Oatmeal Raisin Cookies – Overt Fat Free

I need to write a post about the current state of my diet, but long story short, I’ve gotten a handle on my moving + holiday eating frenzy and feel like I’m in a good place right now. Basically, I’m eating within a ration of 80% carbohydrates and 10% each fat and protein. And while my diet is high raw, it is not all raw, so it’s not the 80-10-10 of The 80-10-10 Diet – just the ratio.

Back to why we’re here today…I made cookies!

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Yup. Delicious, nutritious, overt-fat-free Oatmeal Raisin Cookies made with only four ingredients (five if you count the optional cinnamon) and sweetened only with fruit. 80-10-10 for the win!

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Oatmeal Raisin Cookies (Overt Fat Free)

2 c old fashioned oats

1/2 c super thick date paste

1 medium banana, mashed (about 1/4 c)

1/4-1/2 c raisins (soaked if dry)

1 tsp cinnamon (optional)

First, make date paste by blending soaked dates. Try not to use any of the date soaking water, so the paste is extra thick and sticky. Then, mash the banana using a fork (or pulse it in a mini-chopper). Don’t blend it because the liquid banana will add liquid to the dough.

Add oats and cinnamon to a bowl. Stir to combine. (Optional: Add a dash of salt.) Add mashed banana and date paste. Stir to combine. Add raisins. Stir to incorporate. [If  dough is too dry, add more date paste.]

Scoop dough onto a parchment or Paraflexx lined dehydrator tray. [I used an ice cream scooper.] Use the back of a spoon to flatter the cookies into desired thickness. Shape edges for prettier cookies (and so no little bits dry and fall off).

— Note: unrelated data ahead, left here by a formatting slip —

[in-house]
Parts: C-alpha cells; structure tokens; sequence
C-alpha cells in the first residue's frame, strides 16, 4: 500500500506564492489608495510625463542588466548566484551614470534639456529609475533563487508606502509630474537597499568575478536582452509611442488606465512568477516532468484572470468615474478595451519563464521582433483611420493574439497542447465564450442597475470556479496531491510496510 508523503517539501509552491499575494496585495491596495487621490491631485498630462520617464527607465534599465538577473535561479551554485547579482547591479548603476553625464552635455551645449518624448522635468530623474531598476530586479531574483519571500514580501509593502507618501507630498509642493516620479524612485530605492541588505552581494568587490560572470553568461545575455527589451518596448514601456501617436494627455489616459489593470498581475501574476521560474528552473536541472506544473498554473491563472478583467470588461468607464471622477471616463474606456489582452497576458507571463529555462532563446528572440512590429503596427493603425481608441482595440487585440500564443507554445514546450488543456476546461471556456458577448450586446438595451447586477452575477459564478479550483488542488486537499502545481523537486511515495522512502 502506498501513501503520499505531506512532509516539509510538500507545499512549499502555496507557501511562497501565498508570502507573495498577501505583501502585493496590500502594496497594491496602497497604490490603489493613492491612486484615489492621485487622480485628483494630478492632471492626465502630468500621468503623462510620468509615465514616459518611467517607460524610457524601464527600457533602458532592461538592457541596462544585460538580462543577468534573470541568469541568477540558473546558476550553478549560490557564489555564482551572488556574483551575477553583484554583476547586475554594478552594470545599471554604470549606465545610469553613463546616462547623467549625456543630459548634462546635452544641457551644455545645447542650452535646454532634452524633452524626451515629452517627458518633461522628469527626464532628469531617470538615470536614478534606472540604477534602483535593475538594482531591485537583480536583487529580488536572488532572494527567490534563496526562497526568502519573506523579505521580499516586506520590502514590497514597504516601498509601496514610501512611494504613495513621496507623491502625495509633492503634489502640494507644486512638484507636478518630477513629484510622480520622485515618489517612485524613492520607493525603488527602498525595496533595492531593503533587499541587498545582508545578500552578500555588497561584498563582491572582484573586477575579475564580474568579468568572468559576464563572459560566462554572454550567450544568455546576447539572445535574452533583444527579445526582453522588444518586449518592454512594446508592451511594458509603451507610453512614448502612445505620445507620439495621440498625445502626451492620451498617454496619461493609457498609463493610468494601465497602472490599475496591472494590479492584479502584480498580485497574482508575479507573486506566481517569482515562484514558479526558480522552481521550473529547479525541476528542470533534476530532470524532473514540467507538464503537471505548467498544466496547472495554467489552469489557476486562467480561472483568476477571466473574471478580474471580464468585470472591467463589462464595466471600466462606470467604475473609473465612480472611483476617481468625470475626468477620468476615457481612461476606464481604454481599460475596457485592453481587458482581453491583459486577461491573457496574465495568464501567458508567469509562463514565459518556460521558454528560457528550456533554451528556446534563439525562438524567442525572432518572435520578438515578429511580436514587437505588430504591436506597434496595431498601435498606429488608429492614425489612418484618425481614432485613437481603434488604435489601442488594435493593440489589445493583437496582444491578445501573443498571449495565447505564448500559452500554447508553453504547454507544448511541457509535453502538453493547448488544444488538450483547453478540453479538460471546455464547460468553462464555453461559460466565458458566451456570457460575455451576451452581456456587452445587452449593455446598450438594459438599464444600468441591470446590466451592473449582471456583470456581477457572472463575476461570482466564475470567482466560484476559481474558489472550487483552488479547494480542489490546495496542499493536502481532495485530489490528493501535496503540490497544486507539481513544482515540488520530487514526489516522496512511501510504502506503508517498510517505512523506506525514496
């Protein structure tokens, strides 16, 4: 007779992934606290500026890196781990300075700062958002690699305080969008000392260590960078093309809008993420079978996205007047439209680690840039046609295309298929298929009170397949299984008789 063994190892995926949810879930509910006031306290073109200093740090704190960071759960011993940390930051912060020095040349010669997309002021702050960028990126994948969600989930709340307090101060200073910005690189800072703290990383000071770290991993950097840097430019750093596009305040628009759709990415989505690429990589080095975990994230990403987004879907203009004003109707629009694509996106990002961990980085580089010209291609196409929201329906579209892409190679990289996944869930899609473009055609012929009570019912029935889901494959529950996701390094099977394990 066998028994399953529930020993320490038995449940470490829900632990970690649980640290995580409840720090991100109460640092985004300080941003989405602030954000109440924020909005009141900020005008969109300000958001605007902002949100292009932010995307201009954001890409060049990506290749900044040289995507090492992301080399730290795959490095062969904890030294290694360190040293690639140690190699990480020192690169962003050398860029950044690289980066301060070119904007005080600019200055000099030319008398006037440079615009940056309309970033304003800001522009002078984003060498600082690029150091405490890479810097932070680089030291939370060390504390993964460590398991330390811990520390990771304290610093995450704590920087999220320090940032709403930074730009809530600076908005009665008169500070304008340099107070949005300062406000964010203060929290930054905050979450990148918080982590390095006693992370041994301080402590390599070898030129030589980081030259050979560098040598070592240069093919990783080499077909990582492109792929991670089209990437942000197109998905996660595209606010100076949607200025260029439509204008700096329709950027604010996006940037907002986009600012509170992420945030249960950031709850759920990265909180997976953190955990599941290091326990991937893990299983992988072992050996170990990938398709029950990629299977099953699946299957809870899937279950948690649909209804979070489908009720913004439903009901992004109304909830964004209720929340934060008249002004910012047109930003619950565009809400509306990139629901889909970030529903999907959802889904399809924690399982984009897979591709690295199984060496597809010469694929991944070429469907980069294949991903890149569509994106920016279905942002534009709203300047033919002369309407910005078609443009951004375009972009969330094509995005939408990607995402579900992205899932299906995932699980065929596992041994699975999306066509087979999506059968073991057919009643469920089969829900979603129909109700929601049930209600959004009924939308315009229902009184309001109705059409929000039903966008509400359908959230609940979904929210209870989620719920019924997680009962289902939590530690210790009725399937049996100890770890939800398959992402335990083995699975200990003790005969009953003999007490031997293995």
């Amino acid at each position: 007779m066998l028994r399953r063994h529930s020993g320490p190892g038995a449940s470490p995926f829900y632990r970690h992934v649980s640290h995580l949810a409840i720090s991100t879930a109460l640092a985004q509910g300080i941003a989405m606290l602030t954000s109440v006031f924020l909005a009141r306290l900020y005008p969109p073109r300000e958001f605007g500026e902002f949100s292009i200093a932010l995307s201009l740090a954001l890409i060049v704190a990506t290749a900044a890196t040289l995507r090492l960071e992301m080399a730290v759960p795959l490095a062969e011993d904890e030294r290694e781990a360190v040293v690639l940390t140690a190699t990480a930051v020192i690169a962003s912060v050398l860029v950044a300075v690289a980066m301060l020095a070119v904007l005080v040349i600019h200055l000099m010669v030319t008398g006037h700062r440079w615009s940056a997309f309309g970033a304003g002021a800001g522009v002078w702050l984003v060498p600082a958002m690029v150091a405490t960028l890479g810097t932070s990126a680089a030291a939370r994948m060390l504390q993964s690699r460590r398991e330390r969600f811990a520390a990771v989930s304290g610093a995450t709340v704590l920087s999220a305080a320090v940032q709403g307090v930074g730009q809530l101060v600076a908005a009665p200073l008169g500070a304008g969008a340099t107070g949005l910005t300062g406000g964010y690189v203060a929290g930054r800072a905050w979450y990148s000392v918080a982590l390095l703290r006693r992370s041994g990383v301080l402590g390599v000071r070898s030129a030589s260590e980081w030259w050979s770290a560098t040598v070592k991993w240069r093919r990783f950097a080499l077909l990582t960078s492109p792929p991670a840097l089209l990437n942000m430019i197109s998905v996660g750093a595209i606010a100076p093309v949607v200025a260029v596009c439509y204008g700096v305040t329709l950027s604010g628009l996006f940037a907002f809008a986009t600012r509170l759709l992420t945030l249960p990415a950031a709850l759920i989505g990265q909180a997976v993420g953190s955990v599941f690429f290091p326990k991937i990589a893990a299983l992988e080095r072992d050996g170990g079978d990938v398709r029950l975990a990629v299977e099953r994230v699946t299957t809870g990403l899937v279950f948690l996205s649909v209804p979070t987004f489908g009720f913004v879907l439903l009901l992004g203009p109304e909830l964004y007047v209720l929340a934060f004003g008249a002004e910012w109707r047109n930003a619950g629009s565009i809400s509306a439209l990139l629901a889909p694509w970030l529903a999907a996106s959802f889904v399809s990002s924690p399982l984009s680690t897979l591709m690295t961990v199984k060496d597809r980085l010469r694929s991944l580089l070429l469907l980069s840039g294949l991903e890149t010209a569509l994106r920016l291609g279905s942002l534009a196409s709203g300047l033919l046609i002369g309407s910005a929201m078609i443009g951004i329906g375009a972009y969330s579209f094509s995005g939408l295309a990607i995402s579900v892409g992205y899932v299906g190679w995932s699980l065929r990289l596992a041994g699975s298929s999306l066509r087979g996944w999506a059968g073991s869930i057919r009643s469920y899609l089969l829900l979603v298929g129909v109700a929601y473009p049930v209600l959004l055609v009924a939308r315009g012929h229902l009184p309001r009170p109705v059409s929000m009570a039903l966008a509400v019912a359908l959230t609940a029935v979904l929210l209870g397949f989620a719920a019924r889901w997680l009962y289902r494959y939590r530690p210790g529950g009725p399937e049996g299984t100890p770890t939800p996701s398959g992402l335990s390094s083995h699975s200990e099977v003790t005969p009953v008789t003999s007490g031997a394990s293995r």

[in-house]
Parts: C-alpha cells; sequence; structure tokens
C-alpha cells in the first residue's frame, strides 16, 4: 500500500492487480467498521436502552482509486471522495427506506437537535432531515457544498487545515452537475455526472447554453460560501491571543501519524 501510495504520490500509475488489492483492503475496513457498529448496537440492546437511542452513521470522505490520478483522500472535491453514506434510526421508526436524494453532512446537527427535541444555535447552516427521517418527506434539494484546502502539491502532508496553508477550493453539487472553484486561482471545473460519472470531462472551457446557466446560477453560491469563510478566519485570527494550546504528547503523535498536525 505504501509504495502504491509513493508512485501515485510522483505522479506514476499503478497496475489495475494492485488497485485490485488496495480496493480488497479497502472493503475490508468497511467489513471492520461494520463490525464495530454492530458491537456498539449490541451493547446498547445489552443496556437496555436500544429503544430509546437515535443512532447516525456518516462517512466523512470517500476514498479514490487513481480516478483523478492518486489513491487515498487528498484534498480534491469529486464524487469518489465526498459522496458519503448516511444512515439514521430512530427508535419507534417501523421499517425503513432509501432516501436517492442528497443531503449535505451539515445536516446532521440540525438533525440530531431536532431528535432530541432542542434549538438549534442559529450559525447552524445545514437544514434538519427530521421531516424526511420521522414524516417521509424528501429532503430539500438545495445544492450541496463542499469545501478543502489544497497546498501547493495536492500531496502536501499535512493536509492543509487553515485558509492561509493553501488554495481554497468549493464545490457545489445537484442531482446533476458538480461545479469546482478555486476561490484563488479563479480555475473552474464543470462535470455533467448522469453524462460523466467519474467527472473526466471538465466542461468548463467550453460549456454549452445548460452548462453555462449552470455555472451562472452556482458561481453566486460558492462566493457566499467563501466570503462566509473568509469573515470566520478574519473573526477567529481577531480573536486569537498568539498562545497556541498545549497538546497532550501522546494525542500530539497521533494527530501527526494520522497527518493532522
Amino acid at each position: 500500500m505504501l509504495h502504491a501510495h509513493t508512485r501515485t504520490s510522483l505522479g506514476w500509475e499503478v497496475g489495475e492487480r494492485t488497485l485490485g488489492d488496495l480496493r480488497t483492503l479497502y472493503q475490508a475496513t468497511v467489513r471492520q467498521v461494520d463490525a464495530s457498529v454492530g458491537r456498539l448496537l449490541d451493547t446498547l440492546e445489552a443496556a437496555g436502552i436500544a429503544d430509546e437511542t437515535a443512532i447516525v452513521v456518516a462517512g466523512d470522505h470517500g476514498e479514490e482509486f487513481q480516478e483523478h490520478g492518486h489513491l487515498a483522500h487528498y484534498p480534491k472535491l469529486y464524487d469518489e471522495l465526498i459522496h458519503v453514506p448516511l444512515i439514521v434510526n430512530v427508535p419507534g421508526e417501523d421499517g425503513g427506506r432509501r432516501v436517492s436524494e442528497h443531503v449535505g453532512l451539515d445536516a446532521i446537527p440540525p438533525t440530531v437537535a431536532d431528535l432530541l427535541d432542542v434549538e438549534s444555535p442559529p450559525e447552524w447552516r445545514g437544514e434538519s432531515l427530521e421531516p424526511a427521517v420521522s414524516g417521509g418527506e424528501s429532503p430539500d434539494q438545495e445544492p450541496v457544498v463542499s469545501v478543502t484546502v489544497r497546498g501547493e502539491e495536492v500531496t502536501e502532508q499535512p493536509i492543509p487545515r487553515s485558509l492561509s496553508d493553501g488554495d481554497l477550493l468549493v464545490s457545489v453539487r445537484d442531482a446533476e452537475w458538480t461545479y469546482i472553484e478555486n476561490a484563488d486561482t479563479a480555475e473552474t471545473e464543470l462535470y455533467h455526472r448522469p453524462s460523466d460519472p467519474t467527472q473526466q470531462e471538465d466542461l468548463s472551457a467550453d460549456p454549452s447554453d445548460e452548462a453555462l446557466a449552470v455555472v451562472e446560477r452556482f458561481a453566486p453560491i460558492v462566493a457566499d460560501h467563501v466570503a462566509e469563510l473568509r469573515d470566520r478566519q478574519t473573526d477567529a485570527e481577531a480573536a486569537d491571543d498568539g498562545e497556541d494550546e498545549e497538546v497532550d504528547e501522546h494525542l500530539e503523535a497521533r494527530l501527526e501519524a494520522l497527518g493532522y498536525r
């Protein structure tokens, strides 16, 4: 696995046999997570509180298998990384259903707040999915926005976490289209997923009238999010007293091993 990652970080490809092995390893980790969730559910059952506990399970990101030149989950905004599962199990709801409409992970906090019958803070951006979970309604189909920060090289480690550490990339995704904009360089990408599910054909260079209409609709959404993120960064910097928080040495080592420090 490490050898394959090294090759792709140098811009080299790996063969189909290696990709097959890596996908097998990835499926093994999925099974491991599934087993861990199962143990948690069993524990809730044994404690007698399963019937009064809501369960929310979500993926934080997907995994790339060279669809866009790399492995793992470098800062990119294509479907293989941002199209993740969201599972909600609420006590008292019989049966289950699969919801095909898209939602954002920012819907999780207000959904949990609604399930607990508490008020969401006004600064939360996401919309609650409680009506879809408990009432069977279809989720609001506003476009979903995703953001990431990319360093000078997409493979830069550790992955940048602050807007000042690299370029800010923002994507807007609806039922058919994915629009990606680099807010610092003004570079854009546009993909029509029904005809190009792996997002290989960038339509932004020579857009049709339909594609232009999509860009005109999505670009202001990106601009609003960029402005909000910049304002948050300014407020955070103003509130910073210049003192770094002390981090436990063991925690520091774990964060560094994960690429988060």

Dehydrate at 145F for about 30 minutes to quick set the cookies. Reduce heat and continue to dry at 110F for about 60 minutes. Flip cookies and continue to dry for 60-90 more minutes.

Makes 10 cookies at about 160 calories and 1.5 grams of fat each.

NOTES:

EFA’s: If your diet is a little low on EFA’s (essential fatty acids 3-6-9), try adding a flax “egg” (1 TBSP flax meal + 1-2 TBSP water). You might need to cut back on the date paste if you.

Baking: If you don’t have a dehydrator or don’t feel like using one, you can try baking the cookies. Try a low oven of around 200F and check on the cookies every 5 minutes. I’m guessing it will take somewhere between 5-10 minutes to dry out the cookies. (Be careful; without fat, these cookies will go from not-quite-done to burnt in the blink of an eye.)

Storage: Completely cool the cookies and store in an air tight container. You can probably store these outside of the frig, but I like to keep all of my goodies in the frig. [Remember, glass will help keep baked goods crispy, and plastic will help keep them soft. So, store according to texture preference.]

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Vegan MoFo: My Favorite Thing is…Oat Flour!

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Ok, so my MoFo’ing is off to a slow start. Here we are at day 6, and this is my first real post. At this rate, I won’t get to share very many of my favorite vegan things :-/